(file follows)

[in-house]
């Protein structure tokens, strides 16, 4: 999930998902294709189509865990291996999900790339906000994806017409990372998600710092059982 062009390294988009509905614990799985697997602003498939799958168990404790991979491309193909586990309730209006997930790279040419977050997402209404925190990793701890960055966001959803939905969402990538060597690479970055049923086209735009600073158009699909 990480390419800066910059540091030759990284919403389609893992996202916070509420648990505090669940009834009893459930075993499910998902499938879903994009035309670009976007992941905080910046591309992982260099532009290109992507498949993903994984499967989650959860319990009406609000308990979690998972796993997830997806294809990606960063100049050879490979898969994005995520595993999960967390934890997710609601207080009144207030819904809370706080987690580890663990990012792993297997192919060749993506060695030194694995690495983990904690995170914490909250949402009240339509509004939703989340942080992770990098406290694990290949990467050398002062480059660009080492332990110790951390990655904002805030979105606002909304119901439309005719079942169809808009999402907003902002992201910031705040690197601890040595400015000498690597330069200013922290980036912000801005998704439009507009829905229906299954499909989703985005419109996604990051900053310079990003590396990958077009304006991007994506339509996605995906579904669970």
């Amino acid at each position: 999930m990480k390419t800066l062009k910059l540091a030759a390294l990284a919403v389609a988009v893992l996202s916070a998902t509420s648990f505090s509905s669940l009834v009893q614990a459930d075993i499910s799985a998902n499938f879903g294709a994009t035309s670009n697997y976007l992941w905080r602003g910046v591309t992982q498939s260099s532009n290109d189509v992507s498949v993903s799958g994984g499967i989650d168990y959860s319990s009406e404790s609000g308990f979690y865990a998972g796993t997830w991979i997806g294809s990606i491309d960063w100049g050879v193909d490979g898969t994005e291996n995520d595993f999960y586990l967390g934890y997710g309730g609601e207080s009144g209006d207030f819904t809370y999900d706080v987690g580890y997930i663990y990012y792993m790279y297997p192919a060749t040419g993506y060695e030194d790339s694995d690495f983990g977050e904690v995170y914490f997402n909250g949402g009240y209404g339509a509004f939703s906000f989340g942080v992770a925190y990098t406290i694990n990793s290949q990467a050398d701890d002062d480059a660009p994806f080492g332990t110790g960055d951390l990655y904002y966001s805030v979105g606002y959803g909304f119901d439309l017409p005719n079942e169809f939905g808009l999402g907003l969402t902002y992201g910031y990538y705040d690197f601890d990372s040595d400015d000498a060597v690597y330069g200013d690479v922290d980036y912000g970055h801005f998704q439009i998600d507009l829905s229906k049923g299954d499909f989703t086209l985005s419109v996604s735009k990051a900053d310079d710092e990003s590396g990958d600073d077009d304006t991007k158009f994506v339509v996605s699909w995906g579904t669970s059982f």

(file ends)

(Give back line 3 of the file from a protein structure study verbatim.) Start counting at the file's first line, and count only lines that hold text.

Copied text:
């Amino acid at each position: 999930m990480k390419t800066l062009k910059l540091a030759a390294l990284a919403v389609a988009v893992l996202s916070a998902t509420s648990f505090s509905s669940l009834v009893q614990a459930d075993i499910s799985a998902n499938f879903g294709a994009t035309s670009n697997y976007l992941w905080r602003g910046v591309t992982q498939s260099s532009n290109d189509v992507s498949v993903s799958g994984g499967i989650d168990y959860s319990s009406e404790s609000g308990f979690y865990a998972g796993t997830w991979i997806g294809s990606i491309d960063w100049g050879v193909d490979g898969t994005e291996n995520d595993f999960y586990l967390g934890y997710g309730g609601e207080s009144g209006d207030f819904t809370y999900d706080v987690g580890y997930i663990y990012y792993m790279y297997p192919a060749t040419g993506y060695e030194d790339s694995d690495f983990g977050e904690v995170y914490f997402n909250g949402g009240y209404g339509a509004f939703s906000f989340g942080v992770a925190y990098t406290i694990n990793s290949q990467a050398d701890d002062d480059a660009p994806f080492g332990t110790g960055d951390l990655y904002y966001s805030v979105g606002y959803g909304f119901d439309l017409p005719n079942e169809f939905g808009l999402g907003l969402t902002y992201g910031y990538y705040d690197f601890d990372s040595d400015d000498a060597v690597y330069g200013d690479v922290d980036y912000g970055h801005f998704q439009i998600d507009l829905s229906k049923g299954d499909f989703t086209l985005s419109v996604s735009k990051a900053d310079d710092e990003s590396g990958d600073d077009d304006t991007k158009f994506v339509v996605s699909w995906g579904t669970s059982f």